Navigating recovery through EU and local partnership

27 January 2022

Throughout the last two years of the pandemic, certain patterns have repeated themselves for local authorities across Europe. Responding to this unprecedented crisis meant taking urgent actions: to ensure children continue to receive a good education; the elderly are well cared for; that businesses, HORECA establishments and the cultural sector were compensated where possible; and that access to adequate healthcare and information is available to all.

Such actions, among others taken by local and regional authorities, have heavily impacted city budgets, as expenditures rose and revenues fell – leaving a shortfall of perhaps some €180bn at the local level across the EU27.

In many cases, this shortfall has been mitigated thanks to significant national and EU level support. The European Commission’s Coronavirus Response Investment Initiative (CRII & CRII Plus) and REACT-EU, which dipped into the EU’s existing cohesion fund and provided additional spending flexibility, helped to steady an otherwise sinking ship and has been at the core of many local recovery strategies.

However, there remains a risk of uneven recovery, which would exacerbate existing disparities across Europe. Rather, delegates to the European Committee of the Region’s plenary session today, were there to say that Europe’s recovery must be better coordinated among and across these different levels of government.

“As cities, we are fully aware that the decisions we make today will have implications for the investment priorities for many years to come,” said Dario Nardella, President of Eurocities and Mayor of Florence who was recently appointed as a member of the CoR’s Commissions for Natural Resources, and for Citizenship, Governance, Institutional and External Affairs. “Our priority is to make sure we invest in urban, transformative projects that can bring forward a green, digital and just future,” he added.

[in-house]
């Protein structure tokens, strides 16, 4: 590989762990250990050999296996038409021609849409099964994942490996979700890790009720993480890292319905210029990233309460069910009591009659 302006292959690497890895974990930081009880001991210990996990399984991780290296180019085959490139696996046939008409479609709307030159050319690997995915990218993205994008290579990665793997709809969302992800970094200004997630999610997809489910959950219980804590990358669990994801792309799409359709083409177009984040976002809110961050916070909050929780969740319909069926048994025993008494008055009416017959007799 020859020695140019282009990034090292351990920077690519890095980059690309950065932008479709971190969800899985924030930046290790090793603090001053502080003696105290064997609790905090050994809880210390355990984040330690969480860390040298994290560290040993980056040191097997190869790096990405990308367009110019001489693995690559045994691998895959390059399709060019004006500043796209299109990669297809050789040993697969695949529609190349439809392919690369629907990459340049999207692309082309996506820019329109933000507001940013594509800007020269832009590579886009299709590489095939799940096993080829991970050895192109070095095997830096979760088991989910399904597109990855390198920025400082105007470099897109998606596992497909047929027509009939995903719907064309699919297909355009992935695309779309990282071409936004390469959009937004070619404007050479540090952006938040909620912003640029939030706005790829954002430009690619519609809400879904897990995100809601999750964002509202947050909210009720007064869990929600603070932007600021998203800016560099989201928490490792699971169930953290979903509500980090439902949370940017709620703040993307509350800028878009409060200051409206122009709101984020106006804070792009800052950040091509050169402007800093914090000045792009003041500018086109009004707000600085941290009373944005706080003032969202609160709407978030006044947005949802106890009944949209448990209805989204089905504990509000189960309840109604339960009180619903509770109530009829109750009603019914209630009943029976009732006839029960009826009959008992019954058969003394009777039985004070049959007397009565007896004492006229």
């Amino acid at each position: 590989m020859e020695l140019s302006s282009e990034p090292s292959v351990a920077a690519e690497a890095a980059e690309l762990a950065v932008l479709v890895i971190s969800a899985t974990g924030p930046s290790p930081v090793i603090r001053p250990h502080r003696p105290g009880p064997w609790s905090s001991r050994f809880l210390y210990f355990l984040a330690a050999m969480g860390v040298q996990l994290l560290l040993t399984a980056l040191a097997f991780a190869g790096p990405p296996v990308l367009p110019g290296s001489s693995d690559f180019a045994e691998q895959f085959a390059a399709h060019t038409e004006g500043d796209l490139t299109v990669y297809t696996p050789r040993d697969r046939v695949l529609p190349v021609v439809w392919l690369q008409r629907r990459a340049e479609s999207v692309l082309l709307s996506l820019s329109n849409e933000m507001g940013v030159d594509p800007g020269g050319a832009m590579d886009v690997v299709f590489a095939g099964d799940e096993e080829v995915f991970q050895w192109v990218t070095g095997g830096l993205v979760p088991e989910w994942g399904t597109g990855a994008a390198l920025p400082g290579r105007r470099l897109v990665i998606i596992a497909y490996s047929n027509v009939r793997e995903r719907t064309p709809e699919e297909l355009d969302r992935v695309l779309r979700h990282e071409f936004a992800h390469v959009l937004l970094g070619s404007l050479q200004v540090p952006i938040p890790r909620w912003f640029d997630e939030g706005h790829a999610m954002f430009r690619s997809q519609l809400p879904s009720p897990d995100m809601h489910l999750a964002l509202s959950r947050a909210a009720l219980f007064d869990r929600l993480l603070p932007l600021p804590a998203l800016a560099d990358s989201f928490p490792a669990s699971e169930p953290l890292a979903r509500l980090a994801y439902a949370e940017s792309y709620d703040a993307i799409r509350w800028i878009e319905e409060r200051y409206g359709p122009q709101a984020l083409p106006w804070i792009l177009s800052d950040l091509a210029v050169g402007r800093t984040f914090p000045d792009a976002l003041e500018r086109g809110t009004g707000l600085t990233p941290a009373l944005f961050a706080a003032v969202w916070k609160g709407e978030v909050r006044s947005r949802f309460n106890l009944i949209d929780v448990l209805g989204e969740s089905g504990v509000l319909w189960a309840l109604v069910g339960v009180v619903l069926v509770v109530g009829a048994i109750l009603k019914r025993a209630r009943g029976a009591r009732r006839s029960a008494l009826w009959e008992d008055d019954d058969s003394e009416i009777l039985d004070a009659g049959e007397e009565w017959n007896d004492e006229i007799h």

And, with a value of about €392bn for the 2021-27 period, Nardella acknowledged that “cohesion policy is and will remain our most important investment tool.”

During his intervention in Thursday’s plenary, the Florentine mayor cited the example of the PON Metro, the programme dedicated to metropolitan areas, which, among other things, provided resources to Florence to partner with other Italian cities to redesign and modernise public services through greater digitisation.

For example, thanks in large part to the monies made available through the cohesion funds, the city developed its Infomobility App, which keeps people updated on city mobility. Each user receives up-to-date information on urgent road works, accidents, transit times at local public transport stops, availability of parking spaces, and many other items related to mobility in the Florentine area.

In this way, the App helps people to choose the most sustainable way to move around Florence. The successful first term of this project directly empowered Italian cities to implement cohesion programmes. Building on this, the city is now engaged in PON Metro Plus, which will provide further resources for similar projects over the next seven-year period.

Continue to support local recovery actions

Given that local and regional authorities are the end beneficiaries of cohesion policy, and play a crucial role in delivering an effective recovery, Nardella and other representatives of the Cohesion Alliance used the occasion to call on the European Commission to engage local authorities in the design of future ‘operational programmes’ – the plans sent in by national authorities which outline how the relevant monies will be distributed.

They also demanded that the current 100% co-financing rate that was a direct response to Covid19 stimulus measures, be extended for another year.

For her part, European Commissioner Elisa Ferreira, responsible for cohesion and reforms said that “the unprecedented amount of funding is a great opportunity, but also a great responsibility, and we must make sure that it brings significant impact on the ground. We need to ensure that it leads to highly needed social progress.”

In connection to this, she highlighted that local partners are essential to this success, and how important it is to build their own capacity so they can successfully contribute to cohesion objectives.


Alex Godson Eurocities Writer